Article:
Daniel McCarthy Clifford on the "Section of Disapproved Books"
The artist speaks into a microphone surrounded by audience members. Behind the artist is a shelf containing books banned in U.S. prisons.
Daniel McCarthy Clifford at his Target Studio talk in November, 2018.

Over the last few years I have produced a body of work that focuses on social control. These conceptual art projects have been effective in teasing out and putting on display some of the unseen ways institutions exercise control. The zine project Inmate Activity Book is a perfect example: produced in collaboration with a federal inmate, the final product was censored or confiscated by Bureau of Prisons officials at over 50 Federal Correctional Institutions. The “failed” distribution effort and accompanying paperwork is a case study in the kind of paranoid censorship that has become the Bureau of Prisons’ modus operandi. My latest project focusing on prison censorship, the Section of Disapproved Books, contained hundreds of familiar titles from a variety of genres, demonstrating how widespread the “disapproval” (“censorship” in prison administration lingo) of reading material has become in U.S. prisons.       

The Section of Disapproved Books was created by locating the books and periodicals in the library catalogs that can be found on lists of material banned in various U.S. prisons, and assembling those volumes in one location. Containing The Marquis de Sade, Autobiography of Malcolm X , Grant Writing for Dummies, The Vagina Monologues and many other familiar titles, the Section of Disapproved Books has the uncanny ability to evoke strong reactions from visitors ranging from laughter and disbelief to serious reflection. It contains a good deal of scholarship on the justice system, mass incarceration, and the civil rights movement. You will find manuals on self pleasure alongside religious texts and contemporary art monographs. People who visit the Section of Disapproved Books are exposed to an Orwellian reality where institutions limit access to specific histories and forms of knowledge—thousands upon thousands of banned books, right here in the U.S.

The first Section of Disapproved Books was installed at the Northern Spark Festival in the summer of 2018 at the Hennepin County Central Library in downtown Minneapolis. Since then, the Section of Disapproved Books has been exhibited at WAM’s Target Studio for Creative Collaboration during my Collaboration Incubator residency there. Working with Betsy Friesen, the Director of Data Management and Access for U of M Libraries, along with a group of library employees and student workers, and Ray Barney, assistant to the Curator of Creative Collaboration at WAM, lists of disapproved volumes obtained from 22 states were processed, de-duplicated, and used to collect disapproved titles from U of M libraries which were displayed in WAM’s Target Studio.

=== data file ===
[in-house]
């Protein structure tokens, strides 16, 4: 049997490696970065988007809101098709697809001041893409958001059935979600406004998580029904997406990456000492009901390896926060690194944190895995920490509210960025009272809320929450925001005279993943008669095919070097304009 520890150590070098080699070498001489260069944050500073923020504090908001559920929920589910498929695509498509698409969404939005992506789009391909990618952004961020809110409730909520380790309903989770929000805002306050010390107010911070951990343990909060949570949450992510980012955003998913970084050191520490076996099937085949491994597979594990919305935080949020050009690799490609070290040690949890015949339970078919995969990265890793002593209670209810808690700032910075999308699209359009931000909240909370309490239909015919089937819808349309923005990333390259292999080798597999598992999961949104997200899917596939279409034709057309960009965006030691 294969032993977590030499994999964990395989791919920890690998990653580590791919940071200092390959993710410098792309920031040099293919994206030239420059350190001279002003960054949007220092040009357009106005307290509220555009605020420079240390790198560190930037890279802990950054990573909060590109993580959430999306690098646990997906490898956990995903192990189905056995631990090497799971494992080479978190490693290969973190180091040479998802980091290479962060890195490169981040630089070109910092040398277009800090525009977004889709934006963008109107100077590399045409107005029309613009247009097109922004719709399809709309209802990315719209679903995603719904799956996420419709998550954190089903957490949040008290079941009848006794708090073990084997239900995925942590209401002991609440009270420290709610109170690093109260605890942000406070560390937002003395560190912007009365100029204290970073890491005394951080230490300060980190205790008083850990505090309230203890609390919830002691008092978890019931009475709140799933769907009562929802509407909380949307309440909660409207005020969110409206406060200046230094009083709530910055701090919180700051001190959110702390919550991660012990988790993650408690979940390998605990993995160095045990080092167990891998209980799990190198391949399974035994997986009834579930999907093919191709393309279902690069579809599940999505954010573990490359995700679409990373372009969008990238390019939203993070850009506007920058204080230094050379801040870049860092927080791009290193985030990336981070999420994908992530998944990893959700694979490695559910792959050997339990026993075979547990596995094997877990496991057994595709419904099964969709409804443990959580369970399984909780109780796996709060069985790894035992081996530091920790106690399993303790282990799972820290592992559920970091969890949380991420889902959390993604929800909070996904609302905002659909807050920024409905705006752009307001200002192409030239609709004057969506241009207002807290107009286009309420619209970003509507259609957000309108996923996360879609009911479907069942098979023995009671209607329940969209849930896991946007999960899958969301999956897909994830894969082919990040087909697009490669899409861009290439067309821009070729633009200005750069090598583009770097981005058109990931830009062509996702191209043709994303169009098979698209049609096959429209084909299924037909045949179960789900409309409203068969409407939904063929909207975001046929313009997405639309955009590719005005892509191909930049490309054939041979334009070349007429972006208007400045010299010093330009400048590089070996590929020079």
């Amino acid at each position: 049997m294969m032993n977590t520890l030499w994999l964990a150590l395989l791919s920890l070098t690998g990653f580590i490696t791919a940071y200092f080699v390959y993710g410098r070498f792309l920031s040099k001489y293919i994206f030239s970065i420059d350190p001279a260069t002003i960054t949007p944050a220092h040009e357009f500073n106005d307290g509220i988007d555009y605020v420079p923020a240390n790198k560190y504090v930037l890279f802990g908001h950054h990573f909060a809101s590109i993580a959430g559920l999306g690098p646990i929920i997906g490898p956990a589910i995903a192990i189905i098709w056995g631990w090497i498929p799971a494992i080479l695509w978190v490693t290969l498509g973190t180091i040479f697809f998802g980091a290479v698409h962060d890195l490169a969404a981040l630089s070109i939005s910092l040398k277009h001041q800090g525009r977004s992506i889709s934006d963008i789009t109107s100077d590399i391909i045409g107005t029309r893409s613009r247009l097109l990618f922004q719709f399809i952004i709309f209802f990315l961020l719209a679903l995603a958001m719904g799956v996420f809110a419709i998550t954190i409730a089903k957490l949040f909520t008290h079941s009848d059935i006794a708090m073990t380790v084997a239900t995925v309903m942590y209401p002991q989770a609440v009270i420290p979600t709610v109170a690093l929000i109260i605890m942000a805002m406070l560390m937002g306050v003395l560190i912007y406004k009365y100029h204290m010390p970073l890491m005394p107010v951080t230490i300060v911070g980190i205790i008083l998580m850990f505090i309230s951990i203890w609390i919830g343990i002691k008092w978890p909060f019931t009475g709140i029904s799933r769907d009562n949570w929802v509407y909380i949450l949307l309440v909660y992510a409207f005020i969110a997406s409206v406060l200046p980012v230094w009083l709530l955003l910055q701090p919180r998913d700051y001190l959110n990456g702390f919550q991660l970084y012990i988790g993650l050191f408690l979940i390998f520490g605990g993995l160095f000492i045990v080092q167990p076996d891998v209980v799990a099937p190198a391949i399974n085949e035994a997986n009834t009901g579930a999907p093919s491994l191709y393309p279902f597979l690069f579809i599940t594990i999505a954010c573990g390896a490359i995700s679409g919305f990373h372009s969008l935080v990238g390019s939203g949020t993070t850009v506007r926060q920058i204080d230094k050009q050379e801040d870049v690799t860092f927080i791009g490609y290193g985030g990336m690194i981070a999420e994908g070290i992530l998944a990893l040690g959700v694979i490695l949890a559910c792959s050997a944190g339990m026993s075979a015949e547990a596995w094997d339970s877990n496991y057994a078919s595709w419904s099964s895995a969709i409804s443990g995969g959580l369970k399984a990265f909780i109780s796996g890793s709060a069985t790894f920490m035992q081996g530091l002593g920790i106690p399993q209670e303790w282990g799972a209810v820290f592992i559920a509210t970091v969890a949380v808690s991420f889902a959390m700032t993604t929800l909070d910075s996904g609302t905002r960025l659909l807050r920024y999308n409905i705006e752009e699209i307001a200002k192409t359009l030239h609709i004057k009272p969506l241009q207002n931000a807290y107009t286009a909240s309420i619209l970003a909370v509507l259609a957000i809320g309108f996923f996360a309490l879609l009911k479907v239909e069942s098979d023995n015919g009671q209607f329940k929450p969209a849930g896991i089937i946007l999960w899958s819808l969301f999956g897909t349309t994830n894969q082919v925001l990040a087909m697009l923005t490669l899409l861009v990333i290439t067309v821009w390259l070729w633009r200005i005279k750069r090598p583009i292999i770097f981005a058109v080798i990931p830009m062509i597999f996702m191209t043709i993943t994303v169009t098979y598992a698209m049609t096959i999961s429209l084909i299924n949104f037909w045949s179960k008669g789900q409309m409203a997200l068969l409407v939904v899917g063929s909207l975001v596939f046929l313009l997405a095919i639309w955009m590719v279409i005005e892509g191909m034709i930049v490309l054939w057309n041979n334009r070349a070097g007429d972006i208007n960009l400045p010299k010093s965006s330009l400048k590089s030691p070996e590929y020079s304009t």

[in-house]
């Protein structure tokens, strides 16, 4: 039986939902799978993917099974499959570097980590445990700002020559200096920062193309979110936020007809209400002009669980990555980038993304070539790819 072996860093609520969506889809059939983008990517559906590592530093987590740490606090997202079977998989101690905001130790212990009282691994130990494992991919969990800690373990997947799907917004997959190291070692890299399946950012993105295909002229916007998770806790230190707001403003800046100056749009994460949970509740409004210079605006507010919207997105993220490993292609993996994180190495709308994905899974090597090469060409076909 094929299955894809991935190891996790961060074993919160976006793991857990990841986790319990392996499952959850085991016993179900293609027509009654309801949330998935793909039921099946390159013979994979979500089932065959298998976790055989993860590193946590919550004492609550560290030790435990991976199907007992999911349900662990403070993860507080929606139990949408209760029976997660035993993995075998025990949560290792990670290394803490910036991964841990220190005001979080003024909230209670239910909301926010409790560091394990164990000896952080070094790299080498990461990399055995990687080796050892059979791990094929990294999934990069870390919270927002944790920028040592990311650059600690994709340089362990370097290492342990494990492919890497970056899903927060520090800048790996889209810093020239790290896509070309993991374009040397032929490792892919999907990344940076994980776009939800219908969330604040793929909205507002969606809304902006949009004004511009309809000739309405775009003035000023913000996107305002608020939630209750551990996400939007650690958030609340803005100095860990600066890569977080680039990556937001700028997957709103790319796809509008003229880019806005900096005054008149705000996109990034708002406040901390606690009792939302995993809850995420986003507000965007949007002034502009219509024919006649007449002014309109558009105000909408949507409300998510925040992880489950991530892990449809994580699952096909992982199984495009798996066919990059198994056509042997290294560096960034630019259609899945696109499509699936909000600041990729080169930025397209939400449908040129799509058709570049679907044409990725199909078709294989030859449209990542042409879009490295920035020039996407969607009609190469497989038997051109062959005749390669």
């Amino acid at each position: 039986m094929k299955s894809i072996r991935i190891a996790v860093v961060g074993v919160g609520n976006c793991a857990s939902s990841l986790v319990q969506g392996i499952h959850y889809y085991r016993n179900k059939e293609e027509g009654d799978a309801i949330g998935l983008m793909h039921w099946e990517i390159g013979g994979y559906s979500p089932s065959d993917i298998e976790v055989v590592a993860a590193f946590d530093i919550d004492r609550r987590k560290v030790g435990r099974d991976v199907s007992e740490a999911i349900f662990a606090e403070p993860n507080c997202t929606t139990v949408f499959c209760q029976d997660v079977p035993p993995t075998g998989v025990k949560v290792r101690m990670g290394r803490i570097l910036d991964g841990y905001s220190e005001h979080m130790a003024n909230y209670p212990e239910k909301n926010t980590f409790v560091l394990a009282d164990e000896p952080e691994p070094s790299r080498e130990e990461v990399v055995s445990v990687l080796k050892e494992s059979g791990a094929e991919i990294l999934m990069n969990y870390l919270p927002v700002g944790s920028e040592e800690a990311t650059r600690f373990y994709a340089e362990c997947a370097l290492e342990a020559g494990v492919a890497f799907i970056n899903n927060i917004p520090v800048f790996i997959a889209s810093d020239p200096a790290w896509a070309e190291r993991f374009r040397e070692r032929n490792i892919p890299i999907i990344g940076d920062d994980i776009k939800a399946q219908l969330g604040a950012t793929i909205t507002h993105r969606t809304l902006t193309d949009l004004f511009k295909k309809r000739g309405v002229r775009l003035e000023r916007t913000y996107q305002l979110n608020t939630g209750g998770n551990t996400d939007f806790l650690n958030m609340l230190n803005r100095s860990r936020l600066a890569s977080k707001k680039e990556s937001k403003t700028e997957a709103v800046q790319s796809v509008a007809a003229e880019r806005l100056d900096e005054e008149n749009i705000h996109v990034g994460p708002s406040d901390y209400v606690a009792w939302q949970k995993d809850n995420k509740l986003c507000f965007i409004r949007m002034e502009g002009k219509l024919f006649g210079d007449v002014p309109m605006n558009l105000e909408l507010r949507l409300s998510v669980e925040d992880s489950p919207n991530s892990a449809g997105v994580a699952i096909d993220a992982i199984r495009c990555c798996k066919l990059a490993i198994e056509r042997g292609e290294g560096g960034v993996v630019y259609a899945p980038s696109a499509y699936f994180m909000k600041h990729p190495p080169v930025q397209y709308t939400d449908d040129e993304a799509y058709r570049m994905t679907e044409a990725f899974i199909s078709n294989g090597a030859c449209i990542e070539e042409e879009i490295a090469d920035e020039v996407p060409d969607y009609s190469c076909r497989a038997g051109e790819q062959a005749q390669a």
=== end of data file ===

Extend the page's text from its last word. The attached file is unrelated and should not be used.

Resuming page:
The Section of Disapproved Books was later shown at St. Catherine University's Libraries in St. Paul and at the New York Public Library. The process of collecting data on disapproved publications is ongoing and will continue as this project finds new libraries to inhabit.

Three gallery guards comb through shelves of books and files that are part of the installation in the Target Studio.
WAM Gallery Guards look through the Section of Disapproved Books installation in the Target Studio.

During my incubator residency in WAM’s Target Studio, I met with faculty collaborators from across the university to discuss the University of Minnesota’s relationship to prison labor and the Minnesota Department of Corrections, brainstorming ways in which the university can take active measures to offset some of the harm that mass incarceration has caused communities and families across Minnesota. I was given an invaluable leg-up by criminal justice activist Emily Baxter (We Are All Criminals), who provided me with a list of contacts that would serve as the initial network of faculty collaborators. Each meeting and conversation led to new contacts in and out of the university community; there are now dozens of brilliant minds involved in this project, from undergrads in the design school to civil servants at the MN Department of Human Rights. The main takeaway from these conversations was that the University of Minnesota directly benefits from prison labor in various forms both on and off-campus, through contracts with MINNCOR, the state’s prison industries program. Although this business relationship has existed for many years, the greater campus community remains unaware of its existence—an issue of accountability and institutional ethics that clearly needs to be addressed.